Bust of ClaudiusJudeopagan Conflict

Berlin Papyrus Inv. 8877; CPJUD. II 156C, Col. 2

Isidoros: “My Lord Augustus, with regard to your interests, Balbillus (e.g. leader of the Alexandria mission) indeed speaks well. But to you, Agrippa (King of Judaea), I wish to retort in connection with the points you bring up about the Jews. I accuse them of wishing to stir up the entire world.

[To the Emperor:] We must consider every detail in order to judge the whole people. They are not of the same nature as the Alexandrians, but live rather after the fashion of the Egyptians. Are they not on a level with those who pay the poll tax?”

But the Emperor, visibly displeased by Isidoros’ sarcasm, would not submit to pressure, and decided in favor of the King Agrippa I, to whom of Judaica bore a debt of gratitude. This decision was to prove fatal for Isodoros: he was guilty of slander, crimen calumniae, equivalent to lèse-majesté in the present case.

An Alexandrian gymnasiarch was not qualified to give a Roman emperor lessons in the art of government. Isidoros was condemned to death (e.g. but not executed).

London Papyrus VI 1912; CPJUD. II 153, Lines 73-104

Emperor Claudius:

With regard to the responsibility for the disturbances and rioting, or rather, to speak the truth, the war, against the Jews, although your ambassadors, particular Dionysios the son of Theon, argued vigorously and at length in the disputation, I have not wished to make an exact inquiry, but I harbor within me a store of immutable indignation against those who renewed the conflict. I merely say that, unless you stop this destructive and obstinate mutual emnity, I shall be forced to show what a benevolent ruler can be when he is turned to righteous indignation. Even now, therefore, I conjure the Alexandrians to behave gently and kindly toward the Jews who have inhabited the same city for many years, and not to dishonor any of their customs in their worship of their god, but to allow them to keep their own ways, as they did in the time of the god Augustus and as I too, having heard both sides, have confirmed.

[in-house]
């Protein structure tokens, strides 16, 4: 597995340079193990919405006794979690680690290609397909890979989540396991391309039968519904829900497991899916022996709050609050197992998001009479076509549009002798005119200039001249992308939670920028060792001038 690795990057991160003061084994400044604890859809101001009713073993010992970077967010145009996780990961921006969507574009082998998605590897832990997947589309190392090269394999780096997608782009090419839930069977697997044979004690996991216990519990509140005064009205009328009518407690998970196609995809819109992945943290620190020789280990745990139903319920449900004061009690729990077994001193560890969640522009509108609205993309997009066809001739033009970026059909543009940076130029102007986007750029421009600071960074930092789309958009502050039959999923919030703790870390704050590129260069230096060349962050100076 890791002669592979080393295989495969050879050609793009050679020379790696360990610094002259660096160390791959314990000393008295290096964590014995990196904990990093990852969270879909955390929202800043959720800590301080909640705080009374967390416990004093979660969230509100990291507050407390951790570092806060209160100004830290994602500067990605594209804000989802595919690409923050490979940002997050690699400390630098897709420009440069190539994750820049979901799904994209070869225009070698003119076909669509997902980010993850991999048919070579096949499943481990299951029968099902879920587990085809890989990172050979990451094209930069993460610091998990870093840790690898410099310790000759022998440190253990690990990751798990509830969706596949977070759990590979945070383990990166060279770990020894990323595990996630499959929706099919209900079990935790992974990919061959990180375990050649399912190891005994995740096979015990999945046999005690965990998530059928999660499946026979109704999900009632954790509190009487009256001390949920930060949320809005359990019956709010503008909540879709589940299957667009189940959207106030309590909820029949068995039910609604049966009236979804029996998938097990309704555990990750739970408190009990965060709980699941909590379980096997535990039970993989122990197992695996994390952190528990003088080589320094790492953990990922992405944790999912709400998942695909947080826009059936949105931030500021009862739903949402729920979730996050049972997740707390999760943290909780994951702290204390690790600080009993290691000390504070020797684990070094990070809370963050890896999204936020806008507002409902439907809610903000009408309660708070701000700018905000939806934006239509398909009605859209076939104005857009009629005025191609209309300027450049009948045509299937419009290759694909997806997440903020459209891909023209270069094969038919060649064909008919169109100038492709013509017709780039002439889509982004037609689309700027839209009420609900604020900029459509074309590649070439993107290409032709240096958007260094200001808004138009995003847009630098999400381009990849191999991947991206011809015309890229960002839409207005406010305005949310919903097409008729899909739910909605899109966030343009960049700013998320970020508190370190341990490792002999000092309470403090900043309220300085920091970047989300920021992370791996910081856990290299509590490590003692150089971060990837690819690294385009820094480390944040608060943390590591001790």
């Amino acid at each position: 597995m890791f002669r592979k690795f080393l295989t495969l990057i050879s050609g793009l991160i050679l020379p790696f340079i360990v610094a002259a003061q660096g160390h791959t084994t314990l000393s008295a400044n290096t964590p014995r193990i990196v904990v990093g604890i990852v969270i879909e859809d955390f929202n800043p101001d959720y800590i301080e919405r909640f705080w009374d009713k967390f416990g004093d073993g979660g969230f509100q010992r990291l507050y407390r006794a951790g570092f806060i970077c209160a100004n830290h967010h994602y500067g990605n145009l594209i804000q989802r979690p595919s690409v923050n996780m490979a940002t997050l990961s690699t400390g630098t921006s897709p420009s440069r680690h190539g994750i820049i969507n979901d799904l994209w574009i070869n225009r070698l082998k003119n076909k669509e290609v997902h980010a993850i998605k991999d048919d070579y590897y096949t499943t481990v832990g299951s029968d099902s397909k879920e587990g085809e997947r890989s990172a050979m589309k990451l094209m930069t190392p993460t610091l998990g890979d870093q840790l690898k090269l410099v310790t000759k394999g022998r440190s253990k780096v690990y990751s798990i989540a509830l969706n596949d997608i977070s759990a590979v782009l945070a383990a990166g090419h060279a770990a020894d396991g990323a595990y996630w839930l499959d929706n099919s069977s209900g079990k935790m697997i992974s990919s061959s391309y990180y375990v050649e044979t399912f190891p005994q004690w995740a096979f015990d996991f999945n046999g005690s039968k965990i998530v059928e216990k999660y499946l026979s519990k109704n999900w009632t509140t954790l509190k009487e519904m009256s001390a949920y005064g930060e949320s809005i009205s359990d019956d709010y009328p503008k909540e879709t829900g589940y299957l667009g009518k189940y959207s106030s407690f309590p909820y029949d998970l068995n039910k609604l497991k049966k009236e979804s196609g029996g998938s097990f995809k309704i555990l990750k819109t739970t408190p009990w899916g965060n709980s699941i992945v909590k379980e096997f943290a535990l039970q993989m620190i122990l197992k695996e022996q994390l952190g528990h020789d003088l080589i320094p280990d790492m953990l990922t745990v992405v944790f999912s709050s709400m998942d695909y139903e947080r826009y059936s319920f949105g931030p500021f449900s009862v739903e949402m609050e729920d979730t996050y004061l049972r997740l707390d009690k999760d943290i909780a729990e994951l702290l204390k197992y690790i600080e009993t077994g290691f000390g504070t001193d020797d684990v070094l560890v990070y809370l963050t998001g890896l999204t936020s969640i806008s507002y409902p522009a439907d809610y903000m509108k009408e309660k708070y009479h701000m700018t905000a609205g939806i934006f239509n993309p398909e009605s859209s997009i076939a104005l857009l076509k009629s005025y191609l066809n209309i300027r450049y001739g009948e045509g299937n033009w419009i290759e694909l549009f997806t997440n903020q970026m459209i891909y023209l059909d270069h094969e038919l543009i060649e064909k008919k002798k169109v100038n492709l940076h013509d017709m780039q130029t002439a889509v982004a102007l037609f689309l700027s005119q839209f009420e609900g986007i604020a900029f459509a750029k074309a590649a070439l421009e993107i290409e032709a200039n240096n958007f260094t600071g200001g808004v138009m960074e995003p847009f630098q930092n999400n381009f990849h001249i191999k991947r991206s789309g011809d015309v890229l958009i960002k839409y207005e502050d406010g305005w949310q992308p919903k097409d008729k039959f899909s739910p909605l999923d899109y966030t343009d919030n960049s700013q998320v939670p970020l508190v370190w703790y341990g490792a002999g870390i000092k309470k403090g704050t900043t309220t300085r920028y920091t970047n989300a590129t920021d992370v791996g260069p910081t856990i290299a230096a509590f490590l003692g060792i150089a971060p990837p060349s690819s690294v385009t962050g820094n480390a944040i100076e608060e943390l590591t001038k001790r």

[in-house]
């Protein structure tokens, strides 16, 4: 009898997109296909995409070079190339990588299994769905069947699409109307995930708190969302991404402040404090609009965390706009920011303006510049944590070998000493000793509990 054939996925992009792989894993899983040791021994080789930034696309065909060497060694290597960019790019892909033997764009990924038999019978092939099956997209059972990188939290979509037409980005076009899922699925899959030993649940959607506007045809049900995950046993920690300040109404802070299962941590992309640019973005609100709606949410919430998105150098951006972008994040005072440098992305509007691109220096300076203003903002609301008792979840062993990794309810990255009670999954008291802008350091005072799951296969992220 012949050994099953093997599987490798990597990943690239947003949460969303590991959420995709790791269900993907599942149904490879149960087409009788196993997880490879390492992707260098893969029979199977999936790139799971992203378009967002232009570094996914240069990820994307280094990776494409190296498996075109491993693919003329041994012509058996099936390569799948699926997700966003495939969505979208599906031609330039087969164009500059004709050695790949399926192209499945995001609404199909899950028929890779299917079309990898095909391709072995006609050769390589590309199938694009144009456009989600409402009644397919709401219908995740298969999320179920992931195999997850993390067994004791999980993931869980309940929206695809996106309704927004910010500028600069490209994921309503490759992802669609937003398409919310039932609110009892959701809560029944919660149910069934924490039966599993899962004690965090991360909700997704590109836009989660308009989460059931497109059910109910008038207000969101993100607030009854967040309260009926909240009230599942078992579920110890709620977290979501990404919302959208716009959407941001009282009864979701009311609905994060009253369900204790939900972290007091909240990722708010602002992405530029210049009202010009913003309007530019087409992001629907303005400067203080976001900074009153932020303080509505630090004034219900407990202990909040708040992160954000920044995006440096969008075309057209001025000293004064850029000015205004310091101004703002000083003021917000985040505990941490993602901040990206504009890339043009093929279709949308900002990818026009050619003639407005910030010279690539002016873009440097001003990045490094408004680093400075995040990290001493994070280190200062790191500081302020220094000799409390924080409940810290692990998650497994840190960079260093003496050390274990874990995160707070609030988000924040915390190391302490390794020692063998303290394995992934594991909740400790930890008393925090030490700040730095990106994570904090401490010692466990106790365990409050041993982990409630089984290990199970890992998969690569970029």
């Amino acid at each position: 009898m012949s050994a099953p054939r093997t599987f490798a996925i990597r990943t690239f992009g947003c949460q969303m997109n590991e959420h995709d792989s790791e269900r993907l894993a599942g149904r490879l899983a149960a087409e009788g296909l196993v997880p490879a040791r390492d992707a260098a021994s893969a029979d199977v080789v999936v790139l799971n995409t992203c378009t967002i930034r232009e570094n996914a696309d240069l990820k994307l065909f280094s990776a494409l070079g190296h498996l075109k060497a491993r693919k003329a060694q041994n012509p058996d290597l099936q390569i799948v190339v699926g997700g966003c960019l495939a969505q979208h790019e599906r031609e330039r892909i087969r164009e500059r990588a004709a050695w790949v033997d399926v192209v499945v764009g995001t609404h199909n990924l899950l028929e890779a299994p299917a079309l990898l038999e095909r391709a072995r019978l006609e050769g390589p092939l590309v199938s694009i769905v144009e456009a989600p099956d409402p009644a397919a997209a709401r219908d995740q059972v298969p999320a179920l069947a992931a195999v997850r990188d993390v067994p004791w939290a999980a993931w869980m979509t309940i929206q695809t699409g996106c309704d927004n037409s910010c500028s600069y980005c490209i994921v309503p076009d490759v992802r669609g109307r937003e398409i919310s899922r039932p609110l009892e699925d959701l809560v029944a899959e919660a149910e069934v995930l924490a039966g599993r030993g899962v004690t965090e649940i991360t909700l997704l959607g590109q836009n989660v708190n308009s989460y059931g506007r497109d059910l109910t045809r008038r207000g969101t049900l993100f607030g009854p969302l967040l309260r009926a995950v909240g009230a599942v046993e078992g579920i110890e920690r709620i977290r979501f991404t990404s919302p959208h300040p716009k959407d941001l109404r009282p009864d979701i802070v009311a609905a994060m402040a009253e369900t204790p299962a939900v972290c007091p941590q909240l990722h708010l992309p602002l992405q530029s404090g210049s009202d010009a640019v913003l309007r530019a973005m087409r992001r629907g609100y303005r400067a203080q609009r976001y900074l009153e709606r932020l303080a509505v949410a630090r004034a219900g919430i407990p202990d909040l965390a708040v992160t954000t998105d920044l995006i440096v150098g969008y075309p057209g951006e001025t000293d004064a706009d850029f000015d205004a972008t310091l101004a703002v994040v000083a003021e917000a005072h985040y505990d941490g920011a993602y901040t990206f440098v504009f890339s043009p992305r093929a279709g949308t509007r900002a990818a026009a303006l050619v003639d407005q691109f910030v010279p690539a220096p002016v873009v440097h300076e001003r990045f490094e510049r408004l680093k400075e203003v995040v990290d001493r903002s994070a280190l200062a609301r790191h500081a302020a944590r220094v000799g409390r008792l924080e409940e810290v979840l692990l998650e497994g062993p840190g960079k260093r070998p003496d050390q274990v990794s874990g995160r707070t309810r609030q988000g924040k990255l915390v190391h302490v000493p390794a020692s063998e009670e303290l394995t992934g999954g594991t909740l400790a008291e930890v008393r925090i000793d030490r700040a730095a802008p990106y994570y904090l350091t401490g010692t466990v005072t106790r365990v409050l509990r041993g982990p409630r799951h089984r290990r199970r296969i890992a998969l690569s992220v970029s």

The Jews, on the other hand, I order not to aim at more than they have previously had and not in future to send two embassies as if they lived in two cities, a thing which has never been done before, and not to intrude themselves into the games presided over by the gymnasiarchoi and the kosmetai, since they enjoy what is their own, and in a city which is not their own they possess an abundance of all good things. Nor are they to bring in or invite Jews coming from Syria or Egypt, or I shall be forced to conceive graver suspicions. If they disobey, i shall proceed against them in every way as seeking to spread a sort of public sickness throughout the world.

If you both give up your present ways and are willing to live in gentleness and kindness with one another, I for my part will care for the city as much as I can, as one which has long been closely connected with us.

For the moment, Claudius would content himself with partial measures: the Jews of Alexandria were forbidden to disturb the games organized by the magistrates of the city and could no longer invite their coreligionists from the Egyptian chora and from Judaea to come to Alexandria. He reprimanded the Jews for having sent him “two delegations” (in other words, they were to work out their problems within their own community before soliciting the Roman government); he reminded them, in passing, that they lived in a city that “was not their own,” meaning that they did not have the rank of full citizens, as we already know. However, since he desired that peace reign in the city, the Emperor would momentarily refrain from immediate prosecution, although the Alexandrian delegation had insisted firmly on this point during a “disputation.”

Source: Joseph Mélèze Modrzejewski. The Jews of Egypt. (p. 172-173, 175-179, 182-183)